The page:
Does Handicare Group (STO:HANDI) Have A Healthy Balance Sheet?

The external fund manager backed by Berkshire Hathaway’s Charlie Munger, Li Lu, makes no bones about it when he says ‘The biggest investment risk is not the volatility of prices, but whether you will suffer a permanent loss of capital.’ When we think about how risky a company is, we always like to look at its use of debt, since debt overload can lead to ruin. We note that Handicare Group AB (publ) (STO:HANDI) does have debt on its balance sheet. But should shareholders be worried about its use of debt?

When Is Debt A Problem?

Debt and other liabilities become risky for a business when it cannot easily fulfill those obligations, either with free cash flow or by raising capital at an attractive price. In the worst case scenario, a company can go bankrupt if it cannot pay its creditors. However, a more frequent (but still costly) occurrence is where a company must issue shares at bargain-basement prices, permanently diluting shareholders, just to shore up its balance sheet. Of course, plenty of companies use debt to fund growth, without any negative consequences. The first thing to do when considering how much debt a business uses is to look at its cash and debt together.

See our latest analysis for Handicare Group

What Is Handicare Group’s Net Debt?

The chart below, which you can click on for greater detail, shows that Handicare Group had €105.9m in debt in March 2019; about the same as the year before. However, it does have €23.9m in cash offsetting this, leading to net debt of about €82.0m.

OM:HANDI Historical Debt, August 3rd 2019
OM:HANDI Historical Debt, August 3rd 2019

How Healthy Is Handicare Group’s Balance Sheet?

According to the last reported balance sheet, Handicare Group had liabilities of €54.6m due within 12 months, and liabilities of €138.4m due beyond 12 months. Offsetting these obligations, it had cash of €23.9m as well as receivables valued at €44.2m due within 12 months. So its liabilities outweigh the sum of its cash and (near-term) receivables by €124.9m.

This is a mountain of leverage relative to its market capitalization of €208.0m. Should its lenders demand that it shore up the balance sheet, shareholders would likely face severe dilution.

We use two main ratios to inform us about debt levels relative to earnings. The first is net debt divided by earnings before interest, tax, depreciation, and amortization (EBITDA), while the second is how many times its earnings before interest and tax (EBIT) covers its interest expense (or its interest cover, for short). This way, we consider both the absolute quantum of the debt, as well as the interest rates paid on it.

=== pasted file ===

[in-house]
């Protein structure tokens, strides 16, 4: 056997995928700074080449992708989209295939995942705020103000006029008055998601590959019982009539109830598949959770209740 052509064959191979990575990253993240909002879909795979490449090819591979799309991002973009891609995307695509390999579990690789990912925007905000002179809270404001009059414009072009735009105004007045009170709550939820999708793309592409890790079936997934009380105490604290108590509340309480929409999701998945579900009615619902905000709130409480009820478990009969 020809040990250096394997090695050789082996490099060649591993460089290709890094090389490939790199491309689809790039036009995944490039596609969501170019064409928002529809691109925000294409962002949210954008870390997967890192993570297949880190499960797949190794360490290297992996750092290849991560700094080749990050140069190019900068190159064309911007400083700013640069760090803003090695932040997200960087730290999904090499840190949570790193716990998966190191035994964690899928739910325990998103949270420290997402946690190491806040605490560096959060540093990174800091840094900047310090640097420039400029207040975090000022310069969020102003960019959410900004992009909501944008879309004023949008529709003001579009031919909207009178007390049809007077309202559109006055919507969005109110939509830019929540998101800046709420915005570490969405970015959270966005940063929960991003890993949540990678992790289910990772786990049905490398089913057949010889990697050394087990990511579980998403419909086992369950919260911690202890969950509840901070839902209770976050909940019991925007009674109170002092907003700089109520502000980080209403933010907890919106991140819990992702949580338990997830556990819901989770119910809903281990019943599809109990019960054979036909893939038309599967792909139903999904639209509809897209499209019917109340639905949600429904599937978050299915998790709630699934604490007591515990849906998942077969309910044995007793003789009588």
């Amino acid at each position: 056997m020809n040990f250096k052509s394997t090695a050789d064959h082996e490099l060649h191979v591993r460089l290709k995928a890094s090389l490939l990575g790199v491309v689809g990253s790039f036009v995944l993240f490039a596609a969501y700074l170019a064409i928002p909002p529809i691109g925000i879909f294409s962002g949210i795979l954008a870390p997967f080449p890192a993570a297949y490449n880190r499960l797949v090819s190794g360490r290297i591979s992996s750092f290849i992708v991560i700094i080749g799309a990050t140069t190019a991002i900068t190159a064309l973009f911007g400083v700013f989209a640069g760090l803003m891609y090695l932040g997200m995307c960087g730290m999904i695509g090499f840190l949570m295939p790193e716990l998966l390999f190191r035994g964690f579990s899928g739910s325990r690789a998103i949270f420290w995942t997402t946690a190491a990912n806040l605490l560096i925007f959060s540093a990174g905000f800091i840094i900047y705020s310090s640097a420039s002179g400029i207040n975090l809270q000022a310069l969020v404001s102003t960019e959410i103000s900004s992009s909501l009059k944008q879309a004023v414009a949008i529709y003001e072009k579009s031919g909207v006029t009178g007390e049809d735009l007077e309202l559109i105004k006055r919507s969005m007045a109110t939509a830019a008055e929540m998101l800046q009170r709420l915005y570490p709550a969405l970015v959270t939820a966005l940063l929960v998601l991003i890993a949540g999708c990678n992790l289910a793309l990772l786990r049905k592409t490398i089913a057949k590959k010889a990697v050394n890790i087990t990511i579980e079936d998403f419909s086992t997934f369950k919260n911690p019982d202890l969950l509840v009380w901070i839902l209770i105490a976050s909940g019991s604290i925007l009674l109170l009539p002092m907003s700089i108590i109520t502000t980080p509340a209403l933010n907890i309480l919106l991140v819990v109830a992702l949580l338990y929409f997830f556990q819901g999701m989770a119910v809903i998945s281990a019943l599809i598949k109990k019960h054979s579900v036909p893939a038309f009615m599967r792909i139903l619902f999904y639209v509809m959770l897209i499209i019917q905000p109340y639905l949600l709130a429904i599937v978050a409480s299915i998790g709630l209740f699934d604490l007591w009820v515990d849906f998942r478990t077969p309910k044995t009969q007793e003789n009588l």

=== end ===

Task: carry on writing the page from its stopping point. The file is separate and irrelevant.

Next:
Handicare Group has a debt to EBITDA ratio of 3.5 and its EBIT covered its interest expense 4.7 times. This suggests that while the debt levels are significant, we’d stop short of calling them problematic. Unfortunately, Handicare Group’s EBIT flopped 19% over the last four quarters. If earnings continue to decline at that rate then handling the debt will be more difficult than taking three children under 5 to a fancy pants restaurant. The balance sheet is clearly the area to focus on when you are analysing debt. But it is future earnings, more than anything, that will determine Handicare Group’s ability to maintain a healthy balance sheet going forward. So if you want to see what the professionals think, you might find this free report on analyst profit forecasts to be interesting.

Finally, while the tax-man may adore accounting profits, lenders only accept cold hard cash. So we always check how much of that EBIT is translated into free cash flow. Looking at the most recent three years, Handicare Group recorded free cash flow of 31% of its EBIT, which is weaker than we’d expect. That’s not great, when it comes to paying down debt.

Our View

We’d go so far as to say Handicare Group’s EBIT growth rate was disappointing. But at least its interest cover is not so bad. We should also note that Medical Equipment industry companies like Handicare Group commonly do use debt without problems. Overall, we think it’s fair to say that Handicare Group has enough debt that there are some real risks around the balance sheet. If everything goes well that may pay off but the downside of this debt is a greater risk of permanent losses. Above most other metrics, we think its important to track how fast earnings per share is growing, if at all. If you’ve also come to that realization, you’re in luck, because today you can view this interactive graph of Handicare Group’s earnings per share history for free.

If you’re interested in investing in businesses that can grow profits without the burden of debt, then check out this free list of growing businesses that have net cash on the balance sheet.

We aim to bring you long-term focused research analysis driven by fundamental data. Note that our analysis may not factor in the latest price-sensitive company announcements or qualitative material.

If you spot an error that warrants correction, please contact the editor at editorial-team@simplywallst.com. This article by Simply Wall St is general in nature. It does not constitute a recommendation to buy or sell any stock, and does not take account of your objectives, or your financial situation. Simply Wall St has no position in the stocks mentioned. Thank you for reading.